Maria Tanase: celebrating the centenary of the ‘Magic Bird’

Newsroom 16/09/2013 | 09:14

One of the nation’s greatest voices, Maria Tanase has been described as Romania’s Edith Piaf. September 25 marks a century since her birth, and the date is being commemorated by the National Bank of Romania, which is issuing a series of special-edition collectors’ coins bearing the portrait of the Romanian chanteuse.

By Oana Vasiliu

This great Romanian folk singer had only 50 years to conquer the world with her voice, and she did so. Her worldwide tours and international recordings underline Tanase’s status as a complete artist, with a voice that earned her the love of millions of people. Her beauty and spirit melted hearts, including that of the great sculptor Constantin Brancusi, who met her when she was 25 and he was 62. “When I listen to what you say, Marie, I could sculpt a Magic Bird for each song,” says Brancusi, quoted by Petre Pandrea in his book, Brancusi – Memories and Exegesis. Tanase was raised amid women from various regions of Romania, thanks to her father’s nursery on the outskirts of Bucharest. Spending time with them, the young Maria was captivated by the traditional rural tales and songs the women told and especially sang to her.

Taking flight

She made her stage debut in Caramidarii de Jos, her hometown, at the Ion Heliade Radulescu High School, and in 1934 joined the Carabus Theatre of Constantin Tanase. Her professional debut came on June 2, 1937 when she played musical hall theatres Alhambra and Gioconda under the stage name Mary Atanasiu. She went on to represent Romania at the International Exhibition in Paris in 1937, as well as at the 1939 New York World’s Fair.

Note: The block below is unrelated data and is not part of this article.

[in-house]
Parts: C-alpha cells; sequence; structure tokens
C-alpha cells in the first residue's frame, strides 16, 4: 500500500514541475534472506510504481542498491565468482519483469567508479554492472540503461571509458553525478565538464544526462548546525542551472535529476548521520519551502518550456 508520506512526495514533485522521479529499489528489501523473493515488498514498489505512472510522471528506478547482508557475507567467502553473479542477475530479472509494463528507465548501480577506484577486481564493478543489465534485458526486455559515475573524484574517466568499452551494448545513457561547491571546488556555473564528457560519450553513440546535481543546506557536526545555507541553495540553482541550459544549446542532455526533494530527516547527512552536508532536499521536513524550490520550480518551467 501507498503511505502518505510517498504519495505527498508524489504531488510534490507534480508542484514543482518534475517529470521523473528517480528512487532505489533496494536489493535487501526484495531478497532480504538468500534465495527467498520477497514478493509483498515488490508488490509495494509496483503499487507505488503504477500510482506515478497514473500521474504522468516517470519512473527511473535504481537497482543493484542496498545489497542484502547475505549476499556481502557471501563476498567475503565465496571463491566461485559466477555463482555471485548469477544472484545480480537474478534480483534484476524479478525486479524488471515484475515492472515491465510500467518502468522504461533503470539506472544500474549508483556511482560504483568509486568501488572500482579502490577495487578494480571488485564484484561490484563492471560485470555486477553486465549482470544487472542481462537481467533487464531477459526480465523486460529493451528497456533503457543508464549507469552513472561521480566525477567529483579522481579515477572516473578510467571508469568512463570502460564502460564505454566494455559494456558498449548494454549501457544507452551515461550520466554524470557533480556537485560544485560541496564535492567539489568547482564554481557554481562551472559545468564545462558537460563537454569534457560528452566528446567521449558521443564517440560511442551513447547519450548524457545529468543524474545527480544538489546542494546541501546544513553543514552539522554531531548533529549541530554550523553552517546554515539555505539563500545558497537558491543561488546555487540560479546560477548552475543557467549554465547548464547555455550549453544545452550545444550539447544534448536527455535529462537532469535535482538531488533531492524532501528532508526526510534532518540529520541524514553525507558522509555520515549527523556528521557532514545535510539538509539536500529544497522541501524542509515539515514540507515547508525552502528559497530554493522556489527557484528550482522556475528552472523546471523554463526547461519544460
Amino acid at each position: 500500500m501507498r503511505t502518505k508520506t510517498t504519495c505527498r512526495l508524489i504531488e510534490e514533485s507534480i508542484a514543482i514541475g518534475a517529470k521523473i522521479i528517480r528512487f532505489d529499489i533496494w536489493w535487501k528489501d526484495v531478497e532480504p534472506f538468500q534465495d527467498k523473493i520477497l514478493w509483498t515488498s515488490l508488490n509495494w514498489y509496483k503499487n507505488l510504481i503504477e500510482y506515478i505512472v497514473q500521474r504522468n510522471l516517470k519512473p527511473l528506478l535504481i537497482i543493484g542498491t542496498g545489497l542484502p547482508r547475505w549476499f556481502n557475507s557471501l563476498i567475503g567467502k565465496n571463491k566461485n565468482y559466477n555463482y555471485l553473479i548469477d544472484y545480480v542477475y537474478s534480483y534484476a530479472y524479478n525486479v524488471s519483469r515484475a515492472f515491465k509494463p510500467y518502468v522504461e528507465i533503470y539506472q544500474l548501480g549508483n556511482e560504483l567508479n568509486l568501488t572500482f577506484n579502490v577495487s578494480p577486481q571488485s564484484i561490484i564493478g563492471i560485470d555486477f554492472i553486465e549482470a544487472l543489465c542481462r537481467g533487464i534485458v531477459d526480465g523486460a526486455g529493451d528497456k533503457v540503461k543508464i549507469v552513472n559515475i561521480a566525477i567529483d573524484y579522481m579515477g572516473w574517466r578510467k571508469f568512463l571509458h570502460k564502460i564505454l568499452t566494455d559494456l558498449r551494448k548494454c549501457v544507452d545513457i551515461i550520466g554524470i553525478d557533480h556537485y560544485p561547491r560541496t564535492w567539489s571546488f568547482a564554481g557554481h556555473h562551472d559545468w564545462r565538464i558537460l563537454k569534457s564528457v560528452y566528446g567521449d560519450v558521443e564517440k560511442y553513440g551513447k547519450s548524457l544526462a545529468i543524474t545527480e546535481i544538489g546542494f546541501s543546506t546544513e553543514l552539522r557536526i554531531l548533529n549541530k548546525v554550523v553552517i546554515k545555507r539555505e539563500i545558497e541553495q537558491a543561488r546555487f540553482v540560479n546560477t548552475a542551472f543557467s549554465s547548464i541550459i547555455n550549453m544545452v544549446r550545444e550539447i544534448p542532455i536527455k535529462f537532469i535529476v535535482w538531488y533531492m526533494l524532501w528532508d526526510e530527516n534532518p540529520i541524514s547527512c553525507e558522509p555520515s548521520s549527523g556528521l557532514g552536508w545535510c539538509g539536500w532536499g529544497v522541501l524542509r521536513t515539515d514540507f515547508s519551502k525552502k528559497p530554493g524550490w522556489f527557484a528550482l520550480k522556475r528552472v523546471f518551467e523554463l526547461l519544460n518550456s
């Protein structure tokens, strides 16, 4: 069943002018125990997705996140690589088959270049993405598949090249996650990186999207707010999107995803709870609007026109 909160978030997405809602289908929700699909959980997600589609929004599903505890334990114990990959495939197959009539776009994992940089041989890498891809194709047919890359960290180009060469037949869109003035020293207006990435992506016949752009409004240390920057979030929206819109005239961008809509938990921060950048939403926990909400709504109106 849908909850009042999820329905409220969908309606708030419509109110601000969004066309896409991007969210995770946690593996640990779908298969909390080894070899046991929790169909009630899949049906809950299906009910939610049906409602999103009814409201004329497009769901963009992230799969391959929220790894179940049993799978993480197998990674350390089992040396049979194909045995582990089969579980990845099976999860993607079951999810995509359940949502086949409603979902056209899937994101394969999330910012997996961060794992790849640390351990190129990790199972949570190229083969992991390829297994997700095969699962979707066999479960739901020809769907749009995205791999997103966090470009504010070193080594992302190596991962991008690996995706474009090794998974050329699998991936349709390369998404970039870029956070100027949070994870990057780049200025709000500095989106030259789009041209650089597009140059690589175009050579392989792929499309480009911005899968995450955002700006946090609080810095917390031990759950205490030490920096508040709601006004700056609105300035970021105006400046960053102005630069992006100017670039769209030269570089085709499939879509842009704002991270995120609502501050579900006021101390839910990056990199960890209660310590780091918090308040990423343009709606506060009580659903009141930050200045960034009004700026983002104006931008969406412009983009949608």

A year later, on February 20, 1938, Tanase’s voice was heard for the first time on the radio. In the same year, she made her first recordings for the Romanian Radio Society, which stoked her international fame. Sadly, these early recordings are said to have been destroyed by the “authorities” during the first months of the NationalLegionaryState, when the singer was also banned from performing in public.

War effort

During World War II, along with George Enescu, George Vraca and Constantin Tanase, Maria Tanase performed to soldiers injured on the battlefield. In December 1943, she sang at the Christmas festivities of the Royal Cavalry Regiment, with King Michael I of Romania, Ion Antonescu, Mihai Antonescu and government members in attendance.

From stage to screen

After World War II, Tanase performed at the Review Ensemble Theatre and Constantin Tanase Satirical and Musical Theatre. She appeared in Leo Tolstoy’s The Living Corpse in 1945, the musical comedy The Hollywood Sphinx (1946) by Ralph Benatzky and Horia by Mihai Davidoglu in 1956. Next came a film career: she sang in the movie Romania in 1947, and featured in both Ciulinii Baraganului (The Thistles of the Baragan), and the short-reel film Amintiri din Bucuresti (Memories from Bucharest) in 1958, while traveling frequently to New York City. On May 1, 1963, after a concert in Hunedoara, the singer was sadly forced to cut short her tour due to illness and she died under two months later, on June 22. Almost a million people turned out for her funeral, which became a national day of mourning.

Marking Maria

September 25, 2013 would have been Tanase’s 100th birthday. In Bucharest, the great artist was celebrated only during the Balkanik Festival, at which the Balanescu Quartet performed some of her songs. No other event was held to mark her memory.

The National Bank of Romania launched three coins made of gold, silver and tombac to mark 100 years since Tanase’s birth. One side of the coin bears the image of a gramophone, a symbol of the singer’s first recordings, the inscription “Romania”, the face value of RON 10, Romania’s coat of arms and the year of issue, 2013. The other side features Tanase’s portrait, her name and the years of her life.

oana.vasiliu@business-review.ro

 

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